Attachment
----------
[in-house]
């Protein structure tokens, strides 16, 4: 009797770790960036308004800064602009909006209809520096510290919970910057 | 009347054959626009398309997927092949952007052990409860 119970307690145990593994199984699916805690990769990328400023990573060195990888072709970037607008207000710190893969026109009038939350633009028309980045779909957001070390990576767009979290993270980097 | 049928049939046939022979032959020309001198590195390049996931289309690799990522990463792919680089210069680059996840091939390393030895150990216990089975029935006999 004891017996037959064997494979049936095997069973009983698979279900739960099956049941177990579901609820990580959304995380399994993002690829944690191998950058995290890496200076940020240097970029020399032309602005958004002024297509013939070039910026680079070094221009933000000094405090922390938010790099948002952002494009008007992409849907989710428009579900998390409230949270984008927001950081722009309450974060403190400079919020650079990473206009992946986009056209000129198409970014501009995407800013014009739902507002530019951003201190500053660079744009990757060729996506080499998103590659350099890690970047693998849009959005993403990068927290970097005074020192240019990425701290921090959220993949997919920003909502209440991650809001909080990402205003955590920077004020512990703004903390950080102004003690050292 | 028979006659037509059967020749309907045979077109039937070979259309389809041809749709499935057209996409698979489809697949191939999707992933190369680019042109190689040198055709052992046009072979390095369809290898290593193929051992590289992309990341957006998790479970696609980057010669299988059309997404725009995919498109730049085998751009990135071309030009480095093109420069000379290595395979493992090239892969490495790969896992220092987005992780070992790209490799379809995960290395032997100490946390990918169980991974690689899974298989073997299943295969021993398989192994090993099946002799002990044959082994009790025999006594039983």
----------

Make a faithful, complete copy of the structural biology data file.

[in-house]
């Protein structure tokens, strides 16, 4: 009797770790960036308004800064602009909006209809520096510290919970910057 | 009347054959626009398309997927092949952007052990409860 119970307690145990593994199984699916805690990769990328400023990573060195990888072709970037607008207000710190893969026109009038939350633009028309980045779909957001070390990576767009979290993270980097 | 049928049939046939022979032959020309001198590195390049996931289309690799990522990463792919680089210069680059996840091939390393030895150990216990089975029935006999 004891017996037959064997494979049936095997069973009983698979279900739960099956049941177990579901609820990580959304995380399994993002690829944690191998950058995290890496200076940020240097970029020399032309602005958004002024297509013939070039910026680079070094221009933000000094405090922390938010790099948002952002494009008007992409849907989710428009579900998390409230949270984008927001950081722009309450974060403190400079919020650079990473206009992946986009056209000129198409970014501009995407800013014009739902507002530019951003201190500053660079744009990757060729996506080499998103590659350099890690970047693998849009959005993403990068927290970097005074020192240019990425701290921090959220993949997919920003909502209440991650809001909080990402205003955590920077004020512990703004903390950080102004003690050292 | 028979006659037509059967020749309907045979077109039937070979259309389809041809749709499935057209996409698979489809697949191939999707992933190369680019042109190689040198055709052992046009072979390095369809290898290593193929051992590289992309990341957006998790479970696609980057010669299988059309997404725009995919498109730049085998751009990135071309030009480095093109420069000379290595395979493992090239892969490495790969896992220092987005992780070992790209490799379809995960290395032997100490946390990918169980991974690689899974298989073997299943295969021993398989192994090993099946002799002990044959082994009790025999006594039983």